Thursday, 21 October 2010

Bretton Butter Cookies

IMG_6916 edit
Possibly the most beautiful thing in the world? Apart from my face, obviously.

Okay, seriously, they look nice, and it’s pretty simple to make! You can’t go wrong really, AND you can eat the dough. It’s a win win situation.

The Green and Black’s cookbook that I got this recipe from says it was supposed to “rival the traditional English chocolate digestive with this ultra indulgent biscuit”. I don’t really think it does – digestives are pretty boring; these cookies are the Sienna’s of the world, not the Susan and Sarahs.

In my haste to make them as quick as I could (bake as much as possible at the given endowments subject to a finite time constraint – ok, now putting that in makes me feel less guilty about not doing work – not that this even makes sense) I didn’t get to take many photos.


The only ones I got were the use of a wine bottle for a rolling pin (standard) and the cookies going into the oven (notice that there are significantly more cookies coming out of the oven than final ones decorated… I have to admit that, yet again, there were some cookies that came out not quite perfect, so I was forced to eat the evidence). The chocolate melting also didn’t quite go as planned, as I decided to add some cold milk to melted chocolate. It ‘seized’, and all of the fat ran out of it, and it ended up as a clump of brown goo. But I guess then this is technically ‘healthy chocolate’ as it’s less in fat. But we all know that healthy = tasteless.


And so that’s the end of those pictures…

Therefore, I will fill the rest of this blog post with Very Useful Information! Like how, today, I discovered how to boil an egg on a budget. It’s amazing! All you need is a kettle, some water, and some eggs (you’d be surprised who’d forget to add this to their shopping list). No washing up, no pots and pans, no hobs and no timer needed!


All you need to do is:
- Put desired amount of eggs into a kettle
- Fill it up to the top with cold water
- Boil the water, then pour out the water and fill to the top with cold water
- Boil once more for runny eggs, twice more for soft eggs, three times for set eggs, and more if you like it when the egg yolk goes grey and powdery.
- Eat (there’s not really much else you can do, throwing a boiled egg at someone doesn't quite have the same effect as a runny egg. But I still just want to clarify now though, Laurence, that no, a boiled egg will not bounce off the floor when you throw it).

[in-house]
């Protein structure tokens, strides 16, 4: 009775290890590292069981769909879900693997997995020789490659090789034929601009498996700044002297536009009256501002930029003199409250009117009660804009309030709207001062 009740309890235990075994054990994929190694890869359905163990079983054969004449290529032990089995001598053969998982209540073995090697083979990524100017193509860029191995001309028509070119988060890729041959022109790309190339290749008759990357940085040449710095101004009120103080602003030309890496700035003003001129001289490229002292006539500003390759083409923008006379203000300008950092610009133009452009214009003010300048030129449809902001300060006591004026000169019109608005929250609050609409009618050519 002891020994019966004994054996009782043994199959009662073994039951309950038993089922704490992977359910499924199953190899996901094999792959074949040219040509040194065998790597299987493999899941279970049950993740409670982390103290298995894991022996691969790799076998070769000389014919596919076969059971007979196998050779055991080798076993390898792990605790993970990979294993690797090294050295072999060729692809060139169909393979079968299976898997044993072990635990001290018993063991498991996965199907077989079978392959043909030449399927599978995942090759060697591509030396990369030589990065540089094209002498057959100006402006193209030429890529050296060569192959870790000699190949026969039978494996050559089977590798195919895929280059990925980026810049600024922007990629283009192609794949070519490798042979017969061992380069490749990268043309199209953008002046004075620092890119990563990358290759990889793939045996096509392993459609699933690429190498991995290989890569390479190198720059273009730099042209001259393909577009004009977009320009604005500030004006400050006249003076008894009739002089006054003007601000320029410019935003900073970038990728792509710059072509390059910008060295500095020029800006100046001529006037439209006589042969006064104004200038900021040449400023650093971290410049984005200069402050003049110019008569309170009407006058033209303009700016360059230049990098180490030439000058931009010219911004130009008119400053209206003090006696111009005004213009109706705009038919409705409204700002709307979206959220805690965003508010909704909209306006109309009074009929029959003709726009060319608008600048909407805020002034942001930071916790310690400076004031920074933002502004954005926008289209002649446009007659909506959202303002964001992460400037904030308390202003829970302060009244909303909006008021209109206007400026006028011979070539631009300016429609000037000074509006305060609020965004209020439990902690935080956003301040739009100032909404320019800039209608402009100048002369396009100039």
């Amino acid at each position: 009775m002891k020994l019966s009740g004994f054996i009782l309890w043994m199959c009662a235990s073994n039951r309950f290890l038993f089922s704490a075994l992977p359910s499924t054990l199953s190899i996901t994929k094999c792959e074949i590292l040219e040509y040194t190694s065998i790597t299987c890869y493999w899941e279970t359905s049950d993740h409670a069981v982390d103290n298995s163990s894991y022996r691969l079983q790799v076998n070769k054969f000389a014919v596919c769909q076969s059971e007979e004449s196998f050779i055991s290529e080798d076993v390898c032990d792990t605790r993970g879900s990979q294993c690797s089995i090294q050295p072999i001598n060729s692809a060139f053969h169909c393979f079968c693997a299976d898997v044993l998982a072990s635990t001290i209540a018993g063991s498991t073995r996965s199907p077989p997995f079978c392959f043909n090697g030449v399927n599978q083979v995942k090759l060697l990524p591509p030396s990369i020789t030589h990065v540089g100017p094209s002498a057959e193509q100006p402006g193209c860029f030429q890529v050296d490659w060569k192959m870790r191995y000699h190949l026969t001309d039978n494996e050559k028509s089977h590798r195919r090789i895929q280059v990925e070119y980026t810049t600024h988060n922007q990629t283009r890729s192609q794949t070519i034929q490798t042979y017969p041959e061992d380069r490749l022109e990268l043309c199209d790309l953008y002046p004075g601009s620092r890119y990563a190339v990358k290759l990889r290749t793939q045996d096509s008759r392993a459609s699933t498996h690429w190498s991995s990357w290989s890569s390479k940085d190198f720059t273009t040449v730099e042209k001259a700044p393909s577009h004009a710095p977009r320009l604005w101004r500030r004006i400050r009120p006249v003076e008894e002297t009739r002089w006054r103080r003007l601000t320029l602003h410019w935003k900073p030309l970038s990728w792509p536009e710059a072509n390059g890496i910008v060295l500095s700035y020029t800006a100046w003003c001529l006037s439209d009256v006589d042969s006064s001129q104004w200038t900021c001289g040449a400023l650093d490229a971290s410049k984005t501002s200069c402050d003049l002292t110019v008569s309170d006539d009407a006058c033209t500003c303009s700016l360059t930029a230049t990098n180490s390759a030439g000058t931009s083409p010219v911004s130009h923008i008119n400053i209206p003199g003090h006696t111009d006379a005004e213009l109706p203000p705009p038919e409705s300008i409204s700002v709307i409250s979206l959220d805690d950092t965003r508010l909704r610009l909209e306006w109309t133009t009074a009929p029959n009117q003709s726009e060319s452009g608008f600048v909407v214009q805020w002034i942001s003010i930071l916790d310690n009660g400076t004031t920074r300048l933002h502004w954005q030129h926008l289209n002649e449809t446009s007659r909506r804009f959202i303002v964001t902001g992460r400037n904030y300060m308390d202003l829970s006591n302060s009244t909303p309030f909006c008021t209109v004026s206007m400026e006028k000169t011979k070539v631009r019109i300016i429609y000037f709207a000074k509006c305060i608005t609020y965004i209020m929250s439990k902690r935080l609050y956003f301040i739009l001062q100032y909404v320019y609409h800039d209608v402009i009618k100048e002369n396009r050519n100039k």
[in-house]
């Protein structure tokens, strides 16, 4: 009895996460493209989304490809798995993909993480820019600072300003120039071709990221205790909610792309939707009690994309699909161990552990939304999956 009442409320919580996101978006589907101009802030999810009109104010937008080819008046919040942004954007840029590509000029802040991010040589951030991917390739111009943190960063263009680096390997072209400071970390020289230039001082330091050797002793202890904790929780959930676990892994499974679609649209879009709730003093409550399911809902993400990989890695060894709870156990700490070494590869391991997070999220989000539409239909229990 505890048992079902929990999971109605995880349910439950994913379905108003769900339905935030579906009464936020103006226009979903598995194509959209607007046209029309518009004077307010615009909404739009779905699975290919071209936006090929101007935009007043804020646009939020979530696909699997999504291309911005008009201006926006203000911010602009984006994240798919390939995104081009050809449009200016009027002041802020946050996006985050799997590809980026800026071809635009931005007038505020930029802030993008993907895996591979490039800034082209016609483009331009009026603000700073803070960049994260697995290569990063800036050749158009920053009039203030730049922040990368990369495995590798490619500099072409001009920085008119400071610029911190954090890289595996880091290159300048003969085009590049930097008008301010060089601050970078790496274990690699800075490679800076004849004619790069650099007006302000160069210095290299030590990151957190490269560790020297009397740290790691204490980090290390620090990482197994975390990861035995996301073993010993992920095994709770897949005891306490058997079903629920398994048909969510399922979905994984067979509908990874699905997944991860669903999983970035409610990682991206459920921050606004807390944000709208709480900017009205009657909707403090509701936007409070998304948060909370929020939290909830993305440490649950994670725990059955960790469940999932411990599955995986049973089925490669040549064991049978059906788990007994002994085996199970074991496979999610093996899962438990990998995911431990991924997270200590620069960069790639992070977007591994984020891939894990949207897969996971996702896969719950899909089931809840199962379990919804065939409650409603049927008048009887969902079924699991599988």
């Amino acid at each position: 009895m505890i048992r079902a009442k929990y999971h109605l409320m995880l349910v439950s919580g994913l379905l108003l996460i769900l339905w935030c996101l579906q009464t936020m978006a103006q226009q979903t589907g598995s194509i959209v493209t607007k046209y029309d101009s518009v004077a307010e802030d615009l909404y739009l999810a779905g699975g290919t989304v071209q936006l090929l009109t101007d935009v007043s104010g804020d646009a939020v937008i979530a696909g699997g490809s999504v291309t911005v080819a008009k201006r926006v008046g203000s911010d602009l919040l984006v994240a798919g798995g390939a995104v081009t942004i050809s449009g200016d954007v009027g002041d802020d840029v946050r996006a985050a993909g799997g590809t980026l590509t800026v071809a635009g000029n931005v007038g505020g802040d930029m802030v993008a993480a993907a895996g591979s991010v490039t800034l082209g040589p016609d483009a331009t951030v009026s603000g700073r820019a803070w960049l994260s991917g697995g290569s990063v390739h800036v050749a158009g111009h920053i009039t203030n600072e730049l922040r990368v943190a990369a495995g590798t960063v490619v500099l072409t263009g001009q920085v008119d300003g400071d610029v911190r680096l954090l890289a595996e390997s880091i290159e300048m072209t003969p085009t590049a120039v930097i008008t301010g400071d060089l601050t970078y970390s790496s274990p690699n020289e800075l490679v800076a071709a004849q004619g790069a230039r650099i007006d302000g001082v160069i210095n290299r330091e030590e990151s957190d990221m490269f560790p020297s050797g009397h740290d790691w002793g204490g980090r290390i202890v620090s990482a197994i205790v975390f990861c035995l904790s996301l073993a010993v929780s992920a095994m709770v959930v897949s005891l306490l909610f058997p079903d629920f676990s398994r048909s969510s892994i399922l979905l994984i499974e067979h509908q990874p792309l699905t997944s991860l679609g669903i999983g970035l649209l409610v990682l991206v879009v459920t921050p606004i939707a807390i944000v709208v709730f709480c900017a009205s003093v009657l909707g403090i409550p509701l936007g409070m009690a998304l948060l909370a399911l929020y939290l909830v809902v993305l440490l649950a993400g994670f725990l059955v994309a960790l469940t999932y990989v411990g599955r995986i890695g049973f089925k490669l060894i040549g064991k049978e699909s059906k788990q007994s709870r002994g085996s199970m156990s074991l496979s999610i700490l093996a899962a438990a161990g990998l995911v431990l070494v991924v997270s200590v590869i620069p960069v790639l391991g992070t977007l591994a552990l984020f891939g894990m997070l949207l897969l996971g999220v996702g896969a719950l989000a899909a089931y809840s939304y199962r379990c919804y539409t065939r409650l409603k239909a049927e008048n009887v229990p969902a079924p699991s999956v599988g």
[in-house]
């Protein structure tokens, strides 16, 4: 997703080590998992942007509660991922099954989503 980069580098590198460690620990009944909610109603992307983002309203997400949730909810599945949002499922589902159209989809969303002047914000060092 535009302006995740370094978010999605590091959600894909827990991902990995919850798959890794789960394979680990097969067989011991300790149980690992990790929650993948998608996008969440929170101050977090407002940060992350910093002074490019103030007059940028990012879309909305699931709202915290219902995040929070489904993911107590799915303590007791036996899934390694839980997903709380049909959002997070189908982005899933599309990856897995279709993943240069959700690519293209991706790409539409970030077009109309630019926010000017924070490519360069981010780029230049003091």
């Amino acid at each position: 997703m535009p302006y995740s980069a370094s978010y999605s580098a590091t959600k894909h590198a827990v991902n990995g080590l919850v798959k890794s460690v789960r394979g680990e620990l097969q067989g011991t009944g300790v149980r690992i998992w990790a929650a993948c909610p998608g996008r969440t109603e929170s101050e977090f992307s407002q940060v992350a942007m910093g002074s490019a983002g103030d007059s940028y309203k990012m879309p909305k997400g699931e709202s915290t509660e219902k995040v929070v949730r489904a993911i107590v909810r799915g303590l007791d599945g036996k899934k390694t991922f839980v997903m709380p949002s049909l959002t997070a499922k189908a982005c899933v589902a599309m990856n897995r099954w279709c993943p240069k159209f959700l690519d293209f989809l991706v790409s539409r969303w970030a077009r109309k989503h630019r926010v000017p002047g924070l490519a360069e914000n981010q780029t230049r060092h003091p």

Lesson learned today: how to boil an egg student style (especially if you live in one of those obscure colleges that doesn’t let you use hobs ;)

IMG_6923 editI want you. Yes you, I’m going to eat you.
Breton Butter Biscuits

from the Green & Black’s cookbook

Makes 50 biscuits (or 30, if you like to snack-whilst-you-bake)

Preparation time:
10 minutes
Chilling time:
15 minutes
Cooking time:
15-20 minutes
5 cm (2½ in) fluted biscuit cutter


375g (13oz) plain flour
Large pinch of salt
150g (5oz) caster sugar
200g (7oz) unsalted butter, chilled and diced
1 large egg, lightly beaten
½ teaspoon vanilla extract
200g (7oz) milk chocolate or 50g (2oz) each of milk, dark, Maya Gold (or good-quality dark orange chocolate) and white chocolate, broken into pieces for dipping

Preheat the oven to 160°C/325°F/gas mark 3. Butter a large baking sheet.

Sift together the flour and the salt. Add the sugar and butter and process in a food-processor or rub between your fingertips until the mixture resembles bread-crumbs. Add the egg and the vanilla extract and process again or mix together with your hands until the mixture comes together as a firm dough. Wrap in clingfilm and chill for at least 15 minutes. Roll out on a lightly floured board to a thickness of about 3 mm (1/8 in). Cut out the biscuits using the fluted cutter.

Place on the baking sheet and bake for 15–20 minutes or until light golden brown. Cool on a wire rack.

Once the biscuits have cooled, melt the chocolate in a heatproof bowl suspended over a saucepan of barely simmering water. If using one flavour of chocolate, select a bowl that will allow you to fit your hand into it so that you can dip the biscuits. Be very careful when melting the white chocolate and ensure that the bowl does not touch the water as it will seize easily. If you are using different flavours of chocolate, once melted, pour the chocolate on to a small plate and dip the surface of each biscuit in the chocolate before returning them to the wire rack to set.

The biscuits can simply have one surface dipped in the chocolate or you could decorate by drizzling white chocolate over a biscuit previously dipped in dark or white chocolate. You can also dip only half the biscuit with chocolate.

HINT: The most effective way of melting chocolate is to microwave it very slowly on medium in short bursts. To melt 50g (2oz), microwave for 30 seconds, then continue in 10-second bursts, stirring in between each one.


  1. i think i shall have to steal that idea for boiling eggs.. and more biscuits! :) xxx

  2. a++ for the first line alone.


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